Invest in Reaching People
In Matthew 28:19-20 Jesus said, “19 Go, therefore, and make disciples of all the nations, baptizing them in the name of the Father and the Son and the Holy Spirit, 20 teaching them to follow all that I commanded you; and behold, I am with you always, to the end of the age.” In the post-Christian, post-COVID world, the mission must remain unchanged, while methods need to adapt, pivot, and change. In many instances, churches need to go to people instead of hoping people will come back to the church. It’s time to evaluate the church and its effectiveness in reaching and engaging people and determine the financial barriers. Determine the most strategic way the church could invest the budget surplus to reach more people.
Invest in the Staff
For most churches, compensation consumes the majority of the total church budget; for a healthy church, that percentage falls between 45% – 55%. Often, churches looking for ways to maximize ministry impact do so at the expense of providing pay increases to the staff. Wage stagnation happens when an employee’s pay stays the same over a period of time. When you couple wage stagnation with the unprecedented inflation rate, is it any wonder that a higher number of people are considering leaving the vocational ministry? Invest in keeping the most valuable resources in the church – the people. For some, that’s a loaded statement, but it’s biblical. 1 Timothy 5:17-18, “Give a bonus to leaders who do a good job, especially the ones who work hard at preaching and teaching.” (The Message). The church must determine if pay increases are sustainable year after year or if providing a bonus is the better choice when looking at the options for a budget surplus. Analyzing the trends in attendance and giving will provide the clues necessary to discover your church’s trajectory.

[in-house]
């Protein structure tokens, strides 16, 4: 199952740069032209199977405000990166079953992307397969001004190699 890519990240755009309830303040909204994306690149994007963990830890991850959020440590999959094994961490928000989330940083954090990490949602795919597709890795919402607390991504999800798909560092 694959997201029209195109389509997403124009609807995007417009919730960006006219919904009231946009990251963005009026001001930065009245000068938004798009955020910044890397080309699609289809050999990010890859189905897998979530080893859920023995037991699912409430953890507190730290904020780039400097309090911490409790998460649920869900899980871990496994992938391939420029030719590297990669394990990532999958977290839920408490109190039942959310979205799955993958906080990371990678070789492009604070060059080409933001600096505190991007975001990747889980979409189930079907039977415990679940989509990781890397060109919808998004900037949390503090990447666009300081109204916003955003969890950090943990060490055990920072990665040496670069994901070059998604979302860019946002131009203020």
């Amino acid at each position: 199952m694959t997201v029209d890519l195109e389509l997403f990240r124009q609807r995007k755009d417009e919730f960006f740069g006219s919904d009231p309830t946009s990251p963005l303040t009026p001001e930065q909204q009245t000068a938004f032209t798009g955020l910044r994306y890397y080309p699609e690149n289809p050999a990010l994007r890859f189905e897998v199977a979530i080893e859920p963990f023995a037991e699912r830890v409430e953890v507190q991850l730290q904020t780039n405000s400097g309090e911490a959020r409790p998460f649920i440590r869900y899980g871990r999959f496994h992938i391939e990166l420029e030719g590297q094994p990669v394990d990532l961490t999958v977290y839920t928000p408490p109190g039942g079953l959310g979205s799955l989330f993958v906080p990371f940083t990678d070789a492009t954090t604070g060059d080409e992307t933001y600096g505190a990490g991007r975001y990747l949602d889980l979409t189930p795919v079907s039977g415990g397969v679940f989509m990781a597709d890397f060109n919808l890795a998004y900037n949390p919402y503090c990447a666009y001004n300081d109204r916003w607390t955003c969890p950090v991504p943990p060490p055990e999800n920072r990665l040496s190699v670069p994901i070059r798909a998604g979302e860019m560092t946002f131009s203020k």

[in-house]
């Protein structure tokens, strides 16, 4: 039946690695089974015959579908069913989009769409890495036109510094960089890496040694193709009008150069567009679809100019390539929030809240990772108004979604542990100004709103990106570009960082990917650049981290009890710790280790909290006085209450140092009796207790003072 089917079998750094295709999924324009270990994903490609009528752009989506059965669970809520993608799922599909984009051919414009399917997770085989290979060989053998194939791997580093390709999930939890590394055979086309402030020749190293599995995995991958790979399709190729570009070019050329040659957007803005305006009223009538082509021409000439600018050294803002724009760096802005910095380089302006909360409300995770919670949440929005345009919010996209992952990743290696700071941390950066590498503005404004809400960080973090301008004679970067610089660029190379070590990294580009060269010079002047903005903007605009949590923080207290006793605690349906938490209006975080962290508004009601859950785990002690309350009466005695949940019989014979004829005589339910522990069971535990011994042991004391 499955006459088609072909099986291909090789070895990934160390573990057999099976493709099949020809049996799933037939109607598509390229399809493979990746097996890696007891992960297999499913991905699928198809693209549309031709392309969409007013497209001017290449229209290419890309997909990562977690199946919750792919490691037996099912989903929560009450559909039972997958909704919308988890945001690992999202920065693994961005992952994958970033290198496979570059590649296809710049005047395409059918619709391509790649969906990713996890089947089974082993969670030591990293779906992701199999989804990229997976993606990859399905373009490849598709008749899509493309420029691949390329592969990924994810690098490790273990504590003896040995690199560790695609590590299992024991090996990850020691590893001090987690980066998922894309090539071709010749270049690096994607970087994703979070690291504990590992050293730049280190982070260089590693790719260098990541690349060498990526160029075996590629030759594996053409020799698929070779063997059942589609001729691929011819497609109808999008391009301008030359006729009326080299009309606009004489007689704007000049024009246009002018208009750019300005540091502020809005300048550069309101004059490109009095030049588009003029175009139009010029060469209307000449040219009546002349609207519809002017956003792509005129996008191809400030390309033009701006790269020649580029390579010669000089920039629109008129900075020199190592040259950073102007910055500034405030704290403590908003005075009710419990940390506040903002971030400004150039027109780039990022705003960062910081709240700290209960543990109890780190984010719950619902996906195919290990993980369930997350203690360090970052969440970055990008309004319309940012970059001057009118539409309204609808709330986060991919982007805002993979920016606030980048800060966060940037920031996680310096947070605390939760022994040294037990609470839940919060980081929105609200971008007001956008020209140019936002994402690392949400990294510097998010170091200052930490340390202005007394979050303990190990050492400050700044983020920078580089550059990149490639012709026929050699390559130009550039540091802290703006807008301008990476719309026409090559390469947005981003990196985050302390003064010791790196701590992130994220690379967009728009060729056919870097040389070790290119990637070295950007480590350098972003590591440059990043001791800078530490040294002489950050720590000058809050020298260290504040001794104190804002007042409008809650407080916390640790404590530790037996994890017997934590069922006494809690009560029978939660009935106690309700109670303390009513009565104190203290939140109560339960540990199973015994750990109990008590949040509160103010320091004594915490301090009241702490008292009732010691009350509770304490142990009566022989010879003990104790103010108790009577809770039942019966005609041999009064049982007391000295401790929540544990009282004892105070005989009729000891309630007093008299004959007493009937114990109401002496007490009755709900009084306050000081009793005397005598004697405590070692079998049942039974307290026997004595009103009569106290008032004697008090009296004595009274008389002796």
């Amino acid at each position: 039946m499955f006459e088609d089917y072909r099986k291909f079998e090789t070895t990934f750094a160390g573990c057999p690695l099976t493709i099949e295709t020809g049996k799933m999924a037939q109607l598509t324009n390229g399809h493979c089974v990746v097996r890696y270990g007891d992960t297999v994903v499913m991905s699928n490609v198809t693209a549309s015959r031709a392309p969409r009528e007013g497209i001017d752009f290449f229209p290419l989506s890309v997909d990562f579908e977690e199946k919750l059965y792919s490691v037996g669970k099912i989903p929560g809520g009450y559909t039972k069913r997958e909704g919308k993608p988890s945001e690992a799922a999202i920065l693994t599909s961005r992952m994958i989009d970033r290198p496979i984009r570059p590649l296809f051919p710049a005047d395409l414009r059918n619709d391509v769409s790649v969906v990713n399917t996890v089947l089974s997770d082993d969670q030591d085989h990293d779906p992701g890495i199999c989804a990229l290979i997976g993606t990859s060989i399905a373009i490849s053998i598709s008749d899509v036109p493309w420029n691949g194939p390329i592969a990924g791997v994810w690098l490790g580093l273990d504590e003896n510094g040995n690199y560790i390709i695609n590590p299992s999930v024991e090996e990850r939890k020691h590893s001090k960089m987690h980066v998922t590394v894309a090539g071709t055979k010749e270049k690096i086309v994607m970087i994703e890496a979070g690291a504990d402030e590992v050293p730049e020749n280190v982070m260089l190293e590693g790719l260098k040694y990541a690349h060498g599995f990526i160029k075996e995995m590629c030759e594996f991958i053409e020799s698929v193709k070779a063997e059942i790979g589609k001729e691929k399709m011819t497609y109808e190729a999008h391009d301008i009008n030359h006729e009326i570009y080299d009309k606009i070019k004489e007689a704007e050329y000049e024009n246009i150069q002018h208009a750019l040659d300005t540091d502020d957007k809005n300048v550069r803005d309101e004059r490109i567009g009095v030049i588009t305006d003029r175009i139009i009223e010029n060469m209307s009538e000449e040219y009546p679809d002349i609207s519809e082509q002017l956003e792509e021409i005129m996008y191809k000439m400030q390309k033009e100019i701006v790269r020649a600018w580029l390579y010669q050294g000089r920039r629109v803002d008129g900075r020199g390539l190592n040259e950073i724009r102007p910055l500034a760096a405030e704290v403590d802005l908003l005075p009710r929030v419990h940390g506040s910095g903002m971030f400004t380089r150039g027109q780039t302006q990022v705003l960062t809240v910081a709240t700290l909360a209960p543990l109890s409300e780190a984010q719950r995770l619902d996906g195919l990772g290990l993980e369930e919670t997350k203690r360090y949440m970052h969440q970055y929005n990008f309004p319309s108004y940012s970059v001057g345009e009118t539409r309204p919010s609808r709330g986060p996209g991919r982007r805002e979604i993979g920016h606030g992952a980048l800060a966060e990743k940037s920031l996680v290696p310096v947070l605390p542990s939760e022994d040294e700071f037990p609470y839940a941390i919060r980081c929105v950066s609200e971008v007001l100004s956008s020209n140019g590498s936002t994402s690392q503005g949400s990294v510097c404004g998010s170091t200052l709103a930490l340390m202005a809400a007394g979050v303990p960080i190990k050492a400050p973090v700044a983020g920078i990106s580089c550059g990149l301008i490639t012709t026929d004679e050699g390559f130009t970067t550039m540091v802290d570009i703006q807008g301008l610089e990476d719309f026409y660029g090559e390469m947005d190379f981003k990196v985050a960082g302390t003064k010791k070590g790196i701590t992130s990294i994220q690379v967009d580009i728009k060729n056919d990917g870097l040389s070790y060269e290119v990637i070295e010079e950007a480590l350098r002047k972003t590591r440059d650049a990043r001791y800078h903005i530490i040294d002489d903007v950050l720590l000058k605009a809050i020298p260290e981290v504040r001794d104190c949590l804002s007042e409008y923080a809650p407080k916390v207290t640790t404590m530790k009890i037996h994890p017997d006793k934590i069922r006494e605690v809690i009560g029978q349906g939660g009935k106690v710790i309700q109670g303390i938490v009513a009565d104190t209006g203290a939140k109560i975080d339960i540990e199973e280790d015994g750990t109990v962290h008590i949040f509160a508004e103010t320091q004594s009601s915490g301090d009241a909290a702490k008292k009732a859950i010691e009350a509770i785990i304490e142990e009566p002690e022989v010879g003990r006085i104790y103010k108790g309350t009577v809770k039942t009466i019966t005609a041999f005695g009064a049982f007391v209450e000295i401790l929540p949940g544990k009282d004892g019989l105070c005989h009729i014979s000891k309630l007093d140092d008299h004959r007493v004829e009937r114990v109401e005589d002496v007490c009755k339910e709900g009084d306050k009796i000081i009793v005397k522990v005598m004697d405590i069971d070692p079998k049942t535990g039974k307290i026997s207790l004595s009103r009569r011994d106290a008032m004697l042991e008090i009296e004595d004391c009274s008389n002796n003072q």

“Now I say this: the one who sows sparingly will also reap sparingly, and the one who sows generously will also reap generously. 7 Each one must do just as he has decided in his heart, not reluctantly or under compulsion, for God loves a cheerful giver. 8 And God is able to make all grace overflow to you, so that, always having all sufficiency in everything, you may have an abundance for every good deed;” 2 Corinthians 9:6-8. Maybe your church needs to prayerfully consider how the budget surplus can impact the under-resourced people in the community. Does your church need to bolster its benevolence fund? Start or partner with a local food pantry? Help with the ever-growing financial needs in the local public schools? These are just a few ideas to prime the pump. Whatever the decision, be a church that sows generously.short url: